What’s remarkable about this story is that it erupts amid a turnaround for a franchise that was run horribly for three decades. The futility subsided when the Clippers drafted Griffin with the first pick in 2009, and somehow, Sterling didn’t screw it up. Instead, his underlings engineered a trade for Paul — made possible because Stern vetoed a trade that would have sent the all-world point guard to the rival Lakers — and Sterling suddenly opened up his tight wallet to form a deep, talented roster. Last summer, he hired Doc Rivers — an African-American coach who won a championship in Boston — to coach the team and run the front office. The Clippers have become one of the league’s great stories and most entertaining teams. Their owner should be thrilled.
Instead, he doesn’t want his girlfriend to be seen with black people at games.
Rivers, as usual, is handling a difficult situation with great equilibrium. He met with the Clippers players, all of whom were angry, and let them vent. But then he refocused the team on the matter at hand: beating the Warriors and staying far above the ogre’s mess. “I didn’t like the comments, obviously. I’m gonna tell you now, and I’m speaking on behalf of the team, the players are not going to deal with this issue,’’ Rivers said. “We had a great team meeting. A lot of guys voiced their opinions. None of them were very happy about it. This is a situation where we’re trying to go after something that’s very important to us, something we’ve dreamed about since our childhoods. Donald and no one else had anything to do with that dream, and we’re not gonna let anything get in the way of those dreams. That situation will be dealt with later. Our goals haven’t changed. Our focus is on Golden State.’’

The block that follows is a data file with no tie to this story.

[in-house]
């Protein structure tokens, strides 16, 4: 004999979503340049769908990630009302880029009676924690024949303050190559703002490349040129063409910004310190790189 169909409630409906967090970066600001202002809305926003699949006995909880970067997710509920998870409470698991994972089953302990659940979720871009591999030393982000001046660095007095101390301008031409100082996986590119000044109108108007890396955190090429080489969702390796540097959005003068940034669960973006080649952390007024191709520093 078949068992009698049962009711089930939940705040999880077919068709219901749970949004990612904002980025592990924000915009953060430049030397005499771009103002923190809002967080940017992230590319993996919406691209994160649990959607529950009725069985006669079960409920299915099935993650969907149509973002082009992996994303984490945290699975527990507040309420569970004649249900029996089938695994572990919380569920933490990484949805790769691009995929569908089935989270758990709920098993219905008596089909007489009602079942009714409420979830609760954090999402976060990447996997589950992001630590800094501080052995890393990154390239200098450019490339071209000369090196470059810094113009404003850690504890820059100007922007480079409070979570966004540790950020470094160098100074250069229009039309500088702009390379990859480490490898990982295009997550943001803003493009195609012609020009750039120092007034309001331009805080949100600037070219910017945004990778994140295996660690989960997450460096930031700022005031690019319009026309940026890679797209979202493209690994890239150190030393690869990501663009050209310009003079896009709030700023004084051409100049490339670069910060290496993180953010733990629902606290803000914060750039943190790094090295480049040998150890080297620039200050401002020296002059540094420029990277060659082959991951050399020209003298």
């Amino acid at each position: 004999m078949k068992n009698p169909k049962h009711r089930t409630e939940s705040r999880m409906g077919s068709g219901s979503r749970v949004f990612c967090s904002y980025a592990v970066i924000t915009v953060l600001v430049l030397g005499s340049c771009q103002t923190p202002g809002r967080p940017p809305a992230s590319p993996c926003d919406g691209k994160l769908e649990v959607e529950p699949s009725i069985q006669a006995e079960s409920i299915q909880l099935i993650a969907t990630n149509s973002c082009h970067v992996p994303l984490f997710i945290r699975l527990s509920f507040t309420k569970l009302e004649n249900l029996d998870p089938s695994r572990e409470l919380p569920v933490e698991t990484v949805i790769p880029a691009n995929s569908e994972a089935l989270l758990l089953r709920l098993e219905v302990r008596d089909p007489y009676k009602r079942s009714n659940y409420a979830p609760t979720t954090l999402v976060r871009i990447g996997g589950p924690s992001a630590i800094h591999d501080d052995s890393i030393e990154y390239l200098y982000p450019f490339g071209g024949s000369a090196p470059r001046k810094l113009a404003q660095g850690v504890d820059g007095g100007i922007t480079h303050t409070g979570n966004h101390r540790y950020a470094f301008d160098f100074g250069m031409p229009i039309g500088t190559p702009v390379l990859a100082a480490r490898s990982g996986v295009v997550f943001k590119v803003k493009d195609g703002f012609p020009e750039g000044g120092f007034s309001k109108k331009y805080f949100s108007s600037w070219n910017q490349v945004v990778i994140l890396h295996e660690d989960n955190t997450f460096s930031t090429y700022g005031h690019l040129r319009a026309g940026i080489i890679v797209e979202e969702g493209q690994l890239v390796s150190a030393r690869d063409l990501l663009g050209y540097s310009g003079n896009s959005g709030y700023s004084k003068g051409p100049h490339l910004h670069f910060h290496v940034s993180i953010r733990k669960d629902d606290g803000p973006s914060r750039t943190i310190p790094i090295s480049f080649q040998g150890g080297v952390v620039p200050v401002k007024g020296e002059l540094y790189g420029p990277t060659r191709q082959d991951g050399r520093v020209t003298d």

Paul, too, commented, on behalf of the NBA Players Association, which he serves as president. “This is a very serious issue which we will address aggressively,” he said in a statement. “As players, we owe it to our teams and our fans to keep our focus on our game, the playoffs, and a drive to the Finals.”